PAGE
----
Mornings, during the school year, are always a little harried around my house. My oldest son stays home to catch the bus to his school, but the rest of us must gather our things and try and be in the minivan by 7:20 am. There are always problems. Sam may not be able to find his Power Ranger motorcycle to take to day care, or Savannah may be angry at the world because she was forced to get up too early. But not today.
Today, everything was great until I opened up Sam's door to get him in his booster seat. Sam is four and while that means he can't find his socks in the middle of the floor, he notices just about everything else.
I hear him yell, "Eeeeww! That's nasty!"
"What?" I say with the exhaustion of a parent that hasn't slept 8 hours in a row since before my first child was born.
"There is Jell-O on the seat."
Sure enough, under the edge of his booster seat is what appears to be an entire cup of orange Jell-O that has escaped the boundaries of the little aluminum foil covered cup that is been mysteriously opened, and tilted. It seems that often a parent's job is to be a detective and discover the culprit to every misdeed. I don't always understand the point of finding out who did something, but being well trained in this aspect of parenting, I automatically queried, "Did you do this Sam?"
"Not me," he answered with the coolness of a chilled cucumber.
"So the cup is under your seat, but you didn't do it?"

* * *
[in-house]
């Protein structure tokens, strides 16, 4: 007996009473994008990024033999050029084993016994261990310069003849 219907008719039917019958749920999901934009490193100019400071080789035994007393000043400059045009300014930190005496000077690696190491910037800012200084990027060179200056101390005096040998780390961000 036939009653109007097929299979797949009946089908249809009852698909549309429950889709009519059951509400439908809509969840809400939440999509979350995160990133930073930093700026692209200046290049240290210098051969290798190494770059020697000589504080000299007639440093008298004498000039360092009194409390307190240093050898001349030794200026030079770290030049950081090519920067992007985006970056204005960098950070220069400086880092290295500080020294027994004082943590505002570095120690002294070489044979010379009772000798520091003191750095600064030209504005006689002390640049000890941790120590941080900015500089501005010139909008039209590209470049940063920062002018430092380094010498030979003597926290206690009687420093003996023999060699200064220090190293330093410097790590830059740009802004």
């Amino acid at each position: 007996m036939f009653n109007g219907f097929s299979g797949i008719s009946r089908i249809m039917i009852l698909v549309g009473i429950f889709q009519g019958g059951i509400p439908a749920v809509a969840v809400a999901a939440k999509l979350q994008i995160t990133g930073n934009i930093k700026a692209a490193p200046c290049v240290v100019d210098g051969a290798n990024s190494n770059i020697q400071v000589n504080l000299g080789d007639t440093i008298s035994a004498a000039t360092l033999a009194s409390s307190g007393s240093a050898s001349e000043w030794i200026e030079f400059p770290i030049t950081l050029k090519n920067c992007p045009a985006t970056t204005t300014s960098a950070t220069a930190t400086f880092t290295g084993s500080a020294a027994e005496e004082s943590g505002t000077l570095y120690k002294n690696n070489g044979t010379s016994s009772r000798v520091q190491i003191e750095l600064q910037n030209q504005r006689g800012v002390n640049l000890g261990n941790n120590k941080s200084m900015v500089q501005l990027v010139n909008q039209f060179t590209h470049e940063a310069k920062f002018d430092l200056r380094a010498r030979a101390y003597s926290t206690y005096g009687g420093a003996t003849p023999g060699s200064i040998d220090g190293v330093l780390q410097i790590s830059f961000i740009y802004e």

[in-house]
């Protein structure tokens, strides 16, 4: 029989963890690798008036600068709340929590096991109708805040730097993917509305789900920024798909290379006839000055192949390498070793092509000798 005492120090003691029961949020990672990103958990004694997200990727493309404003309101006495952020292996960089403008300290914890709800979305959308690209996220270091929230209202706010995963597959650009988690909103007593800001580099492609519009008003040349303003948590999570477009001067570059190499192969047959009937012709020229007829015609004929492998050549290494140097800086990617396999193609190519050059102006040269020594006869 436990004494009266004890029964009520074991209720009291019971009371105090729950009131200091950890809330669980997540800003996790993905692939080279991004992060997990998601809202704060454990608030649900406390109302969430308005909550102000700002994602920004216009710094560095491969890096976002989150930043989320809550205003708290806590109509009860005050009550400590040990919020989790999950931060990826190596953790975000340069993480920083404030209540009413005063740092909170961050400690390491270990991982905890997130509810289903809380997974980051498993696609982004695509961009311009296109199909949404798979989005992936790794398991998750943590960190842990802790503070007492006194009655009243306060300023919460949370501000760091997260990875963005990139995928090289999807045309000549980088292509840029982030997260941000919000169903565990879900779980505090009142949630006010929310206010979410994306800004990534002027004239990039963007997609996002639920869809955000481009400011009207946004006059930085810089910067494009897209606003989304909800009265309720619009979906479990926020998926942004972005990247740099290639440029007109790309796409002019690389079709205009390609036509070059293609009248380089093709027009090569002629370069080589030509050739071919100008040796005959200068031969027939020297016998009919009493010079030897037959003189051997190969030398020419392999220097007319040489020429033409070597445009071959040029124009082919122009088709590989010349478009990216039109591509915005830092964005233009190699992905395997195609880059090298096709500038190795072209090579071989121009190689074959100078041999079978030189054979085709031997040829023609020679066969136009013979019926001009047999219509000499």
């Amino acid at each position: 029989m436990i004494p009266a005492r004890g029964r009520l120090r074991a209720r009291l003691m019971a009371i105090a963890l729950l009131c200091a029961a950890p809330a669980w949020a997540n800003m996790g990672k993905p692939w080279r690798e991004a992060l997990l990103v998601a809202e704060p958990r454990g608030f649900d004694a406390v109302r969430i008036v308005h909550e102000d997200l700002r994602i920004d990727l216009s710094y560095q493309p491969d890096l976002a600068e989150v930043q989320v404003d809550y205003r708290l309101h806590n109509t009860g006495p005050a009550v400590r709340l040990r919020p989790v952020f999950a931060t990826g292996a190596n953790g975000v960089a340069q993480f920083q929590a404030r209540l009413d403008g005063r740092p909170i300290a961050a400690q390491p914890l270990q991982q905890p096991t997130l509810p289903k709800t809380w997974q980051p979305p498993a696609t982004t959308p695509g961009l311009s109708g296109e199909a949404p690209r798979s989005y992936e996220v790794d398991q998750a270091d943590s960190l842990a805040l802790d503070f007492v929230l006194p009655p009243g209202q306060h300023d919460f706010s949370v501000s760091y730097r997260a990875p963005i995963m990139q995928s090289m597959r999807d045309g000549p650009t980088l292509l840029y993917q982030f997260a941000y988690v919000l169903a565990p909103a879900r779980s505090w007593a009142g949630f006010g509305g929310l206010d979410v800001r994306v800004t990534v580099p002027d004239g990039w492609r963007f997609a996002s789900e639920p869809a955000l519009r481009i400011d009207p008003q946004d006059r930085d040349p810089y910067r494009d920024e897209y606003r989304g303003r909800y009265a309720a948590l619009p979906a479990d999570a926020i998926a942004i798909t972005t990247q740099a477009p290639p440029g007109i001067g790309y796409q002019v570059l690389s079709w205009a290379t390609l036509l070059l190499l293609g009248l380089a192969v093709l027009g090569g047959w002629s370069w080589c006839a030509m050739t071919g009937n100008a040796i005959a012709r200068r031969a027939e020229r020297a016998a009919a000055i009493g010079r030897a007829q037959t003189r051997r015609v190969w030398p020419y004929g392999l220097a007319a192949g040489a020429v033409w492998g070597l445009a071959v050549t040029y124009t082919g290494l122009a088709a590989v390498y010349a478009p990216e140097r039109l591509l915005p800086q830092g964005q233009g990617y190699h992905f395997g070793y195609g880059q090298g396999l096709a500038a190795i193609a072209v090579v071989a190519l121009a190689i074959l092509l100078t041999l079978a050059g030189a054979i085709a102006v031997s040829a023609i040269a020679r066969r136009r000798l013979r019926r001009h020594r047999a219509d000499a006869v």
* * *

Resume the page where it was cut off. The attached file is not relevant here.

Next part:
"Nope," he said as a halo began to form over his head.
"Ok, who did it? I know your brother didn't do it because he didn't eat his lunch on the way home from daycare in the five minute trip from the YMCA. I didn't do it, and your mom didn't do it. So, who did it?"
"Maybe Savannah did it."
Savannah is now getting into the car and has no idea what we are talking about, but at six, and stuck between the two boys in the family, she doesn't need to know what's going on. She knows the right answer. "It wasn't me."
As a good detective, I had to run down the list of suspects one more time. "I didn't do it. Your mom didn't do it. Calvin didn't do it. Savannah didn't do it, and Sam, you didn't do it. So who dumped the orange Jell-O on the car seat? Wait, I know! Maybe it was an alien."
It is wonderful to see the wheels turning in a child. Sam shouts, “Dad! I know what happened! While you, and mom, and Calvin, and Savannah, and Ducky (the cat), and Kona (the dog), and I were all asleep, a Nightmare snuck out of the closet. He came down the stairs, and went out to the car, and he dumped Jell-O all over the seat."
By now, I have finished cleaning up all of the Jell-O mess. Amy turns to me and says, "Do you buy that story?"
"Sounds like a good one to me!"